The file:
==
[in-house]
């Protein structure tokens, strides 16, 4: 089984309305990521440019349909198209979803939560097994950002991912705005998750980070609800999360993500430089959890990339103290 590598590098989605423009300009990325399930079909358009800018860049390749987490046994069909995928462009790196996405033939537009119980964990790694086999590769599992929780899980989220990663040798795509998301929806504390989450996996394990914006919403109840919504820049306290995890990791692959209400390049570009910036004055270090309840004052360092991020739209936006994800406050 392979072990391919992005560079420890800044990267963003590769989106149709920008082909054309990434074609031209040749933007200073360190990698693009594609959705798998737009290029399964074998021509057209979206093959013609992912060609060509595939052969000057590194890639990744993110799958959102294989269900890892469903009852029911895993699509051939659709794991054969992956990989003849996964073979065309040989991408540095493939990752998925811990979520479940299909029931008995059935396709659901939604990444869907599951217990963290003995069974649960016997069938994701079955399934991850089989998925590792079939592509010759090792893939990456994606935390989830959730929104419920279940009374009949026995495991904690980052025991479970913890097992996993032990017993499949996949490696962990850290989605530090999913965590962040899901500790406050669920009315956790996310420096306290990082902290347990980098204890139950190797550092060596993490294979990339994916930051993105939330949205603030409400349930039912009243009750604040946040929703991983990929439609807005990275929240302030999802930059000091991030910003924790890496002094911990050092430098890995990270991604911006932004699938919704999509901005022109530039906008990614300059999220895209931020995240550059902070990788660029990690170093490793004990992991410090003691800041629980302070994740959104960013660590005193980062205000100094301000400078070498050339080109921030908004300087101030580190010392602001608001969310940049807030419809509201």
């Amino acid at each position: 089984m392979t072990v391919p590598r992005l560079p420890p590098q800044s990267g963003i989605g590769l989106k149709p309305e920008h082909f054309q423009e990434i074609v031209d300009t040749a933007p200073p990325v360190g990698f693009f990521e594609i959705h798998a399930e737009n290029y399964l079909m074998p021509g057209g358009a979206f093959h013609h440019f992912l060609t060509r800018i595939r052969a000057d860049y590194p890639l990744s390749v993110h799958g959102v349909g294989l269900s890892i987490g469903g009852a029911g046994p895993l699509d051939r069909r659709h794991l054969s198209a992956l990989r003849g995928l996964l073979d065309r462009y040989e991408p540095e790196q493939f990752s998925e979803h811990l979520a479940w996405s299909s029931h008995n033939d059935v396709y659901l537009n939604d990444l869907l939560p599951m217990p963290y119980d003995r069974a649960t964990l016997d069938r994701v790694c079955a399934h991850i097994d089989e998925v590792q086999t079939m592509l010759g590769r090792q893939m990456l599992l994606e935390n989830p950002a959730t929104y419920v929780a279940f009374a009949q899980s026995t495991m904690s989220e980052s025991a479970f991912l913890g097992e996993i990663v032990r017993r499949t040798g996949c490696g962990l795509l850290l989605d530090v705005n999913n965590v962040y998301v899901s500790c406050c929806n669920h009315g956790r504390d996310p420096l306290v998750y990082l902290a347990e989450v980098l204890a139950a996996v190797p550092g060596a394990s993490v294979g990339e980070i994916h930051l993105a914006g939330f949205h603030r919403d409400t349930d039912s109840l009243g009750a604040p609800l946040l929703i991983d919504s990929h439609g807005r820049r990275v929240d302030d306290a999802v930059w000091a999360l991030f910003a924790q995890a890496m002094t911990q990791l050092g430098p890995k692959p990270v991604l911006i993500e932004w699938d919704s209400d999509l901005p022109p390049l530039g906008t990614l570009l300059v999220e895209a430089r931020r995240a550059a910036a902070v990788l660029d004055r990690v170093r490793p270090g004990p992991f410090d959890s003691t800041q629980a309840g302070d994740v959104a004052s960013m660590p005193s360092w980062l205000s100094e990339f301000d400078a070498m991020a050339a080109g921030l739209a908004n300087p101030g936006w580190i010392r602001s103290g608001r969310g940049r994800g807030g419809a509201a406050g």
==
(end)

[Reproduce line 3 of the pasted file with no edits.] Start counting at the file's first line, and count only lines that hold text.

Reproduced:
């Amino acid at each position: 089984m392979t072990v391919p590598r992005l560079p420890p590098q800044s990267g963003i989605g590769l989106k149709p309305e920008h082909f054309q423009e990434i074609v031209d300009t040749a933007p200073p990325v360190g990698f693009f990521e594609i959705h798998a399930e737009n290029y399964l079909m074998p021509g057209g358009a979206f093959h013609h440019f992912l060609t060509r800018i595939r052969a000057d860049y590194p890639l990744s390749v993110h799958g959102v349909g294989l269900s890892i987490g469903g009852a029911g046994p895993l699509d051939r069909r659709h794991l054969s198209a992956l990989r003849g995928l996964l073979d065309r462009y040989e991408p540095e790196q493939f990752s998925e979803h811990l979520a479940w996405s299909s029931h008995n033939d059935v396709y659901l537009n939604d990444l869907l939560p599951m217990p963290y119980d003995r069974a649960t964990l016997d069938r994701v790694c079955a399934h991850i097994d089989e998925v590792q086999t079939m592509l010759g590769r090792q893939m990456l599992l994606e935390n989830p950002a959730t929104y419920v929780a279940f009374a009949q899980s026995t495991m904690s989220e980052s025991a479970f991912l913890g097992e996993i990663v032990r017993r499949t040798g996949c490696g962990l795509l850290l989605d530090v705005n999913n965590v962040y998301v899901s500790c406050c929806n669920h009315g956790r504390d996310p420096l306290v998750y990082l902290a347990e989450v980098l204890a139950a996996v190797p550092g060596a394990s993490v294979g990339e980070i994916h930051l993105a914006g939330f949205h603030r919403d409400t349930d039912s109840l009243g009750a604040p609800l946040l929703i991983d919504s990929h439609g807005r820049r990275v929240d302030d306290a999802v930059w000091a999360l991030f910003a924790q995890a890496m002094t911990q990791l050092g430098p890995k692959p990270v991604l911006i993500e932004w699938d919704s209400d999509l901005p022109p390049l530039g906008t990614l570009l300059v999220e895209a430089r931020r995240a550059a910036a902070v990788l660029d004055r990690v170093r490793p270090g004990p992991f410090d959890s003691t800041q629980a309840g302070d994740v959104a004052s960013m660590p005193s360092w980062l205000s100094e990339f301000d400078a070498m991020a050339a080109g921030l739209a908004n300087p101030g936006w580190i010392r602001s103290g608001r969310g940049r994800g807030g419809a509201a406050g």